It all started with the Postcards; six or seven of them, dated from 1st to the 19th October, 1945, showing black and white views of Bologna, similar to these ones found on Wikipedia. The ink of the handwriting on the back is faded but still legible, as my late father-in-law, stationed in Northern Italy after WWII, jotted brief notes to his fiancée – later his wife – back in England.
‘…This is the main square of the town…’ and so on, until we come to ‘…Here is a picture showing a closer view of the two towers in the centre of Bologna. I don’t know what they are for, but they make a good landmark for aeroplanes!…’
Mozart and his father would also have seen the towers on their two visits to the city, in the 1770s.
And then there was the Painting; Raphael’s The Ecstasy of St Cecilia, seen by Liszt during a visit to Bologna in 1838. He wrote an open letter to Joseph d’Ortigue, published in the Gazette Musicale of 14 April, 1839: ‘ … As soon as I arrived in Bologna, I sped off to the museum [pictured]. I hurried right through three galleries… as I was very anxious to see the Saint Cecilia. It would be difficult, even impossible, for me to make you understand everything I felt when I suddenly found myself in the presence of that magnificent canvas where Raphael’s genius appears to us in all its splendour…’*
So with the tantalising incentives of the views on the Postcards and the Painting, it seemed a good idea to visit Bologna to see them for ourselves. And we did, finding it fascinating to compare the postcard scenes then and now, and to follow the footsteps of a 25-year-old serviceman in 1945, and the footsteps of the 27-year-old Liszt in 1838.
As for the painting, Marie d’Agoult was dismissive: ‘Nice day. Arrival in Bologna. First impression, disappointment. Town badly built, poorly paved, ugly arcades, very choice art Gallery. Saint Cecilia less admirable than I had expected. I am beginning to think that Raphael’s reputation is somewhat overrated…’**
So why did it captivate Liszt? I think there are three reasons.
Firstly, he had a vested interest. St Cecilia, patron saint of musicians and of church music, has been celebrated for centuries by churches named in her honour, and in the arts. Poems by Dryden and Pope, and works by composers including Charpentier and Handel, and more recently Parry, Britten and Howells, extol her virtues. Britten, cleverly, was born on St Cecilia’s day, November 22nd, in 1913. Bologna has an Oratory of Santa Cecilia (right), with frescoes showing views of her life, situated in the Via Zamboni; one passes it on the way to the Pinacoteca Nazionale in the Via Bell’Arti, where Raphael’s painting of her hangs.
Secondly, Liszt was particularly smitten with the works of art he saw in his Italian travels where he found parallels in music, and was directly inspired to compose Sposalizio and Il Penseroso in his Année de Pèlerinage II – Italie by works of art by Raphael and Michelangelo. His open letter to Joseph d’Ortigue describes each of the personae in the St Cecilia painting as they listen to heavenly music, writing that ‘ …they epitomize the essential elements of music and the different effects it has on the heart of man…’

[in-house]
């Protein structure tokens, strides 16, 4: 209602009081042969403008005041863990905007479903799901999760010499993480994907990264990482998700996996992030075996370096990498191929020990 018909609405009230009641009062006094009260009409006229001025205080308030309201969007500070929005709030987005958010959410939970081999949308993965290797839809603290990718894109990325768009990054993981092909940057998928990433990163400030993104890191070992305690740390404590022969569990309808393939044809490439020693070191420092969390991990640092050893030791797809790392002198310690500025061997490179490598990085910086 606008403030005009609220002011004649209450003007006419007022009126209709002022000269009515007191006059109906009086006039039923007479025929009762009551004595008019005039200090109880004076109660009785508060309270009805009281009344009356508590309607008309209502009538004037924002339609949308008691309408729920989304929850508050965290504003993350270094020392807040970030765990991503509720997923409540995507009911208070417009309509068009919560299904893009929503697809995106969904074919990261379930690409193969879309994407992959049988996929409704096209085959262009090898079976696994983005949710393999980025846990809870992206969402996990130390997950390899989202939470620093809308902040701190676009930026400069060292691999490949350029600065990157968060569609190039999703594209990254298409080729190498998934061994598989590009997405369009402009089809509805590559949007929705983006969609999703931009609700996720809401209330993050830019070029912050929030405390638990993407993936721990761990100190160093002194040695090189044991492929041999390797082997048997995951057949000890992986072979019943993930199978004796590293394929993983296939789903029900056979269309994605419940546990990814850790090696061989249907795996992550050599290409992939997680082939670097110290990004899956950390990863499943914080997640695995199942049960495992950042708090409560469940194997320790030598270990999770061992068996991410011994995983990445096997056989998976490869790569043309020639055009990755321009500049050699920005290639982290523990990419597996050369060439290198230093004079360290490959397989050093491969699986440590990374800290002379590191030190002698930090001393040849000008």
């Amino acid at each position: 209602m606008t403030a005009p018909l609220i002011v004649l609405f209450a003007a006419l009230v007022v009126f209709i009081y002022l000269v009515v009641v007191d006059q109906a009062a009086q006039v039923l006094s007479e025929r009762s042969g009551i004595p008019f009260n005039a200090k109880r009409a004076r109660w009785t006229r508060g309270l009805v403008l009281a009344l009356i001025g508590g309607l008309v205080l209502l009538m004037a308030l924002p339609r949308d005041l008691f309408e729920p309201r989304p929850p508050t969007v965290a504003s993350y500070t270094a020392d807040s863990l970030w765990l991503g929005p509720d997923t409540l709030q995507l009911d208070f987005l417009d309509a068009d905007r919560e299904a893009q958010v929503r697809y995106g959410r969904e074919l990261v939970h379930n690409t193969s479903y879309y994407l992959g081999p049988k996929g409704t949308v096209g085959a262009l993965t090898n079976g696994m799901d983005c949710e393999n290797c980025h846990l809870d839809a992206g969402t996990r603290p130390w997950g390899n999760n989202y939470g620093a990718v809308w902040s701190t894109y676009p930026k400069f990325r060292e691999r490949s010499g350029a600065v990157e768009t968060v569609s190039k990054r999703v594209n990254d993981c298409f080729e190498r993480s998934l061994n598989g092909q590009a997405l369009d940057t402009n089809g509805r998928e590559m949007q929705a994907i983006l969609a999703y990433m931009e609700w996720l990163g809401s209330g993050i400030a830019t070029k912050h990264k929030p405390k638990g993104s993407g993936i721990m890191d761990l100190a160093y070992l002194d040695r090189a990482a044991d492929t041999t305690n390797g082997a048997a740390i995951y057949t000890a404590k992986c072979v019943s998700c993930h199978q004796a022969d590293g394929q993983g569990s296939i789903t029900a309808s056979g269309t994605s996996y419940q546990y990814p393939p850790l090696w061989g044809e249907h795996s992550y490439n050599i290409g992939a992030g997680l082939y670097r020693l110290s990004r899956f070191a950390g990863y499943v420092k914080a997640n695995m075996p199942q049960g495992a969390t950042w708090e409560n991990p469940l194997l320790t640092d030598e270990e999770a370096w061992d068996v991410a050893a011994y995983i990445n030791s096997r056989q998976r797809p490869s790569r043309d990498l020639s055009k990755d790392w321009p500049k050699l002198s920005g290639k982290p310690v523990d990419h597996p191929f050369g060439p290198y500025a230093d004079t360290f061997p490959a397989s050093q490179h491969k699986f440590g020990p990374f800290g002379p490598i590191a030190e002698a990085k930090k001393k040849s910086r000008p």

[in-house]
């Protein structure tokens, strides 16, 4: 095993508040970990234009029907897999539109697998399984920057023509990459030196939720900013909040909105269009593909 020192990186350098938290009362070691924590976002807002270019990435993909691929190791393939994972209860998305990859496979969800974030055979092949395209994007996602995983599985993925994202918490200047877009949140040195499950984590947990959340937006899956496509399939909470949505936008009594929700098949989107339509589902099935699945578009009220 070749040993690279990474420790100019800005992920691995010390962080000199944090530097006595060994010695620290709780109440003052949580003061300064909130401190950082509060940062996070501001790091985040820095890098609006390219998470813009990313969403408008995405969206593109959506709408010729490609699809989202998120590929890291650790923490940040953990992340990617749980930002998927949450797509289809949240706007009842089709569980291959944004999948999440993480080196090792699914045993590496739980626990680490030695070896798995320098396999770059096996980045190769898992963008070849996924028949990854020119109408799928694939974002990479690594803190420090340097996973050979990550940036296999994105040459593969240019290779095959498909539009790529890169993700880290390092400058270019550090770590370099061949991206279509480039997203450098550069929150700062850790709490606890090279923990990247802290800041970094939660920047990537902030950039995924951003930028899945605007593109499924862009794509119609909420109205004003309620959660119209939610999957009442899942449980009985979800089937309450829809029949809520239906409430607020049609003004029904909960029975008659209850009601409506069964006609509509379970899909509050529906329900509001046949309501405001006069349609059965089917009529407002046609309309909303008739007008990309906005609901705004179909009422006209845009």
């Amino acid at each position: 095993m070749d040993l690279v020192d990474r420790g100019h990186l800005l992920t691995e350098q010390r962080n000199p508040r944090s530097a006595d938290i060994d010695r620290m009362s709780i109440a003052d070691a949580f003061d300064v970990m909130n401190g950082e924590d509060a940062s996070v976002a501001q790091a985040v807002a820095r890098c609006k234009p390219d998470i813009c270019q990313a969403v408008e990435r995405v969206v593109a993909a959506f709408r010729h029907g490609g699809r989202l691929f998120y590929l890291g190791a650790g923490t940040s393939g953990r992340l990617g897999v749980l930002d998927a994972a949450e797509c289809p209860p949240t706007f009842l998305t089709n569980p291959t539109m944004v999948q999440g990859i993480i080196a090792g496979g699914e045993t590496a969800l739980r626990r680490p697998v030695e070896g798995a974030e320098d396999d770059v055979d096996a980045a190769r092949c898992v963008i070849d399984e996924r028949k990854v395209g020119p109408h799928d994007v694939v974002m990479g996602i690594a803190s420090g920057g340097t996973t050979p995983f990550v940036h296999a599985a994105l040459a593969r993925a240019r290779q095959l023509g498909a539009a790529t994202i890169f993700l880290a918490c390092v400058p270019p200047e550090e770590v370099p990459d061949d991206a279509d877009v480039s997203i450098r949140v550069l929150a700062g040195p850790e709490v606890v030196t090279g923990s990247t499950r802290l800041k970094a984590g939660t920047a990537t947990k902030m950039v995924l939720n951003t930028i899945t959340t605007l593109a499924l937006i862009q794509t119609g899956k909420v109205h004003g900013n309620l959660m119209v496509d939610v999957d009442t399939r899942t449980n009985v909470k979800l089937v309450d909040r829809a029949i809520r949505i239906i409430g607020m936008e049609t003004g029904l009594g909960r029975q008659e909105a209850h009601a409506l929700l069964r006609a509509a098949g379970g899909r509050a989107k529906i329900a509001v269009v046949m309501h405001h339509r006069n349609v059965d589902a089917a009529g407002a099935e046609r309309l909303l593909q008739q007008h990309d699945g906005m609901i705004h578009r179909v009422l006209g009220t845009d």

Finally, the painting is – quite simply – stunning. Curiously, I found myself in the same situation as Liszt, hurrying through the arcades of Bologna because of time constraints – retracing his footsteps along the Via Bell’Arti to the gallery, quickly going inside, through various rooms whose contents there was no time to admire, following the pointed directions of attendants as I queried ‘Santa Cecilia?’ at each turn, until, at the end of a long corridor, through a doorway and on the far wall … ah. There she is.
And, just like Liszt, how impossible to describe the effect … Percy B. Shelley wrote wonderfully about it. No reproduction online can really do the painting justice. The colours are so vivid – and it is so – well – beautiful, and no two people will see it alike. But what struck me were the details of the musical instruments: a fretted viol with five pegs but just one broken, curling string, tambourines, one with bells as well as jingles, a triangle, cymbals, a flute, and small drums with broken skins. St Cecilia holds a portative organ, as she does in many images, but as her concentration is focused on a vision, so the organ is upside down and forgotten, its inverted keyboard with keys at different heights, some of the small pipes beginning to slip out as gravity takes it toll. And the vision which she sees and hears – angels, singing from large part-books. The two on the right made me smile, as one is pointing at the copy, as if to say, ‘We’re at that bar, THERE!‘
Mission accomplished, it was time to go back out into the sunlight, along the arcades of the Via Zamboni amidst groups of chattering students from Bologna’s university, past the Oratory of Saint Cecilia, and past the Teatro Comunale, which happily is presenting performances of Britten’s opera, The Turn of the Screw, on several dates in November 2013 – but sadly not on St Cecilia’s day, his centenary.
Oh – I nearly forgot. The Bolognese Sauce. Now who could go to Bologna and not try some Spaghetti Bolognese? Correction; it’s supposed to be eaten with tagliatelle, not spaghetti. And that’s how we had it. Here’s the recipe. Just in case Bologna and its Pinacoteca Nazionale are not on your list of must-visit places…
* Liszt’s writings on St Cecilia are published in ‘An Artist’s Journey’, translated and annotated by Charles Suttoni, published by The University of Chicago Press.
** from d’Agoult -Memoirs